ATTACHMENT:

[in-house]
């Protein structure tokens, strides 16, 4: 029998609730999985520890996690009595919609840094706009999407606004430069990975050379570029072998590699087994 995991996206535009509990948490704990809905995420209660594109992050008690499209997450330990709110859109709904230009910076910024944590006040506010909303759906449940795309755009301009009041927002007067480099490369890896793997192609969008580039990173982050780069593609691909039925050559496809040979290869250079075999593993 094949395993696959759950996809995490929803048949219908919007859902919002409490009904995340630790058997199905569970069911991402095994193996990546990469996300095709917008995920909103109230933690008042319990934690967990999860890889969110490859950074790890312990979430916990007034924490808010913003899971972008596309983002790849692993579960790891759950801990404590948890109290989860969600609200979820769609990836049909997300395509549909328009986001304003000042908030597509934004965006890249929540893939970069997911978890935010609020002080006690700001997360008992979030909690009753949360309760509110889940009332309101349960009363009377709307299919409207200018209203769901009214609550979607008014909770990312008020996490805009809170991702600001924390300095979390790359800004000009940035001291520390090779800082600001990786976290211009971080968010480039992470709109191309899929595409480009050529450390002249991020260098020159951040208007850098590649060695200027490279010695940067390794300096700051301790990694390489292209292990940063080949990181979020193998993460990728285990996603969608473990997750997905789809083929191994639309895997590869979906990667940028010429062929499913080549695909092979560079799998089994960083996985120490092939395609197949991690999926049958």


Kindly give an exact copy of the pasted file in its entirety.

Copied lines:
[in-house]
């Protein structure tokens, strides 16, 4: 029998609730999985520890996690009595919609840094706009999407606004430069990975050379570029072998590699087994 995991996206535009509990948490704990809905995420209660594109992050008690499209997450330990709110859109709904230009910076910024944590006040506010909303759906449940795309755009301009009041927002007067480099490369890896793997192609969008580039990173982050780069593609691909039925050559496809040979290869250079075999593993 094949395993696959759950996809995490929803048949219908919007859902919002409490009904995340630790058997199905569970069911991402095994193996990546990469996300095709917008995920909103109230933690008042319990934690967990999860890889969110490859950074790890312990979430916990007034924490808010913003899971972008596309983002790849692993579960790891759950801990404590948890109290989860969600609200979820769609990836049909997300395509549909328009986001304003000042908030597509934004965006890249929540893939970069997911978890935010609020002080006690700001997360008992979030909690009753949360309760509110889940009332309101349960009363009377709307299919409207200018209203769901009214609550979607008014909770990312008020996490805009809170991702600001924390300095979390790359800004000009940035001291520390090779800082600001990786976290211009971080968010480039992470709109191309899929595409480009050529450390002249991020260098020159951040208007850098590649060695200027490279010695940067390794300096700051301790990694390489292209292990940063080949990181979020193998993460990728285990996603969608473990997750997905789809083929191994639309895997590869979906990667940028010429062929499913080549695909092979560079799998089994960083996985120490092939395609197949991690999926049958």